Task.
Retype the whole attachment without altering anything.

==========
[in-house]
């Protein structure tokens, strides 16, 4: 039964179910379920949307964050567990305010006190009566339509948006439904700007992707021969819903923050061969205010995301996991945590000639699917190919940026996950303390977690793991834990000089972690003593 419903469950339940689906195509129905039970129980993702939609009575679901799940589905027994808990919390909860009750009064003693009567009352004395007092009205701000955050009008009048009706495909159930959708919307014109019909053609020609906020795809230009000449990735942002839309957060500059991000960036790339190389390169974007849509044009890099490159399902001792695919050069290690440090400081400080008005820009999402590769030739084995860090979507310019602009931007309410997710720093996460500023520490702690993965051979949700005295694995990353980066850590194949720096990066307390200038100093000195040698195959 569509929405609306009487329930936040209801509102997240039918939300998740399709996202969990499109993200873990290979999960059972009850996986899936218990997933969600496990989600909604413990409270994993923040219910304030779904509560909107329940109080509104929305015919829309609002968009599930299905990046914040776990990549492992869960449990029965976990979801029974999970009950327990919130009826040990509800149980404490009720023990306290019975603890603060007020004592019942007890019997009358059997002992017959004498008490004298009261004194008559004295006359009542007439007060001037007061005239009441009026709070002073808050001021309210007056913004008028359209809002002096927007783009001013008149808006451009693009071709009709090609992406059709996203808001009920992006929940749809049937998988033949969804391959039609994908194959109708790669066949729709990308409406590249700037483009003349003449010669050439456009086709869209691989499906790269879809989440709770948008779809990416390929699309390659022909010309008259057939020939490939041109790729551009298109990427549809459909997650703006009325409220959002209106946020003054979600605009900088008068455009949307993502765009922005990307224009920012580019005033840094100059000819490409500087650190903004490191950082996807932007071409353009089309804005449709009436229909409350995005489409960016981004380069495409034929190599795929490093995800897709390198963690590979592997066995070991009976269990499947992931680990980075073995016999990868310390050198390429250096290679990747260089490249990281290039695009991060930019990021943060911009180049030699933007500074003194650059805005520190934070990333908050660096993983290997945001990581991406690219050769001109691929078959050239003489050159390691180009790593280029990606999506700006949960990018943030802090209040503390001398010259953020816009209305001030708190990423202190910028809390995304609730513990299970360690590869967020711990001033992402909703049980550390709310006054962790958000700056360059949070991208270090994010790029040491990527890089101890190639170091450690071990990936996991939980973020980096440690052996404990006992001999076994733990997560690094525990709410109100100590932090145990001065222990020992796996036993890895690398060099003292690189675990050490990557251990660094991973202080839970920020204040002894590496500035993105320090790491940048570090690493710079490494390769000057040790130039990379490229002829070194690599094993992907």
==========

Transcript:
[in-house]
């Protein structure tokens, strides 16, 4: 039964179910379920949307964050567990305010006190009566339509948006439904700007992707021969819903923050061969205010995301996991945590000639699917190919940026996950303390977690793991834990000089972690003593 419903469950339940689906195509129905039970129980993702939609009575679901799940589905027994808990919390909860009750009064003693009567009352004395007092009205701000955050009008009048009706495909159930959708919307014109019909053609020609906020795809230009000449990735942002839309957060500059991000960036790339190389390169974007849509044009890099490159399902001792695919050069290690440090400081400080008005820009999402590769030739084995860090979507310019602009931007309410997710720093996460500023520490702690993965051979949700005295694995990353980066850590194949720096990066307390200038100093000195040698195959 569509929405609306009487329930936040209801509102997240039918939300998740399709996202969990499109993200873990290979999960059972009850996986899936218990997933969600496990989600909604413990409270994993923040219910304030779904509560909107329940109080509104929305015919829309609002968009599930299905990046914040776990990549492992869960449990029965976990979801029974999970009950327990919130009826040990509800149980404490009720023990306290019975603890603060007020004592019942007890019997009358059997002992017959004498008490004298009261004194008559004295006359009542007439007060001037007061005239009441009026709070002073808050001021309210007056913004008028359209809002002096927007783009001013008149808006451009693009071709009709090609992406059709996203808001009920992006929940749809049937998988033949969804391959039609994908194959109708790669066949729709990308409406590249700037483009003349003449010669050439456009086709869209691989499906790269879809989440709770948008779809990416390929699309390659022909010309008259057939020939490939041109790729551009298109990427549809459909997650703006009325409220959002209106946020003054979600605009900088008068455009949307993502765009922005990307224009920012580019005033840094100059000819490409500087650190903004490191950082996807932007071409353009089309804005449709009436229909409350995005489409960016981004380069495409034929190599795929490093995800897709390198963690590979592997066995070991009976269990499947992931680990980075073995016999990868310390050198390429250096290679990747260089490249990281290039695009991060930019990021943060911009180049030699933007500074003194650059805005520190934070990333908050660096993983290997945001990581991406690219050769001109691929078959050239003489050159390691180009790593280029990606999506700006949960990018943030802090209040503390001398010259953020816009209305001030708190990423202190910028809390995304609730513990299970360690590869967020711990001033992402909703049980550390709310006054962790958000700056360059949070991208270090994010790029040491990527890089101890190639170091450690071990990936996991939980973020980096440690052996404990006992001999076994733990997560690094525990709410109100100590932090145990001065222990020992796996036993890895690398060099003292690189675990050490990557251990660094991973202080839970920020204040002894590496500035993105320090790491940048570090690493710079490494390769000057040790130039990379490229002829070194690599094993992907």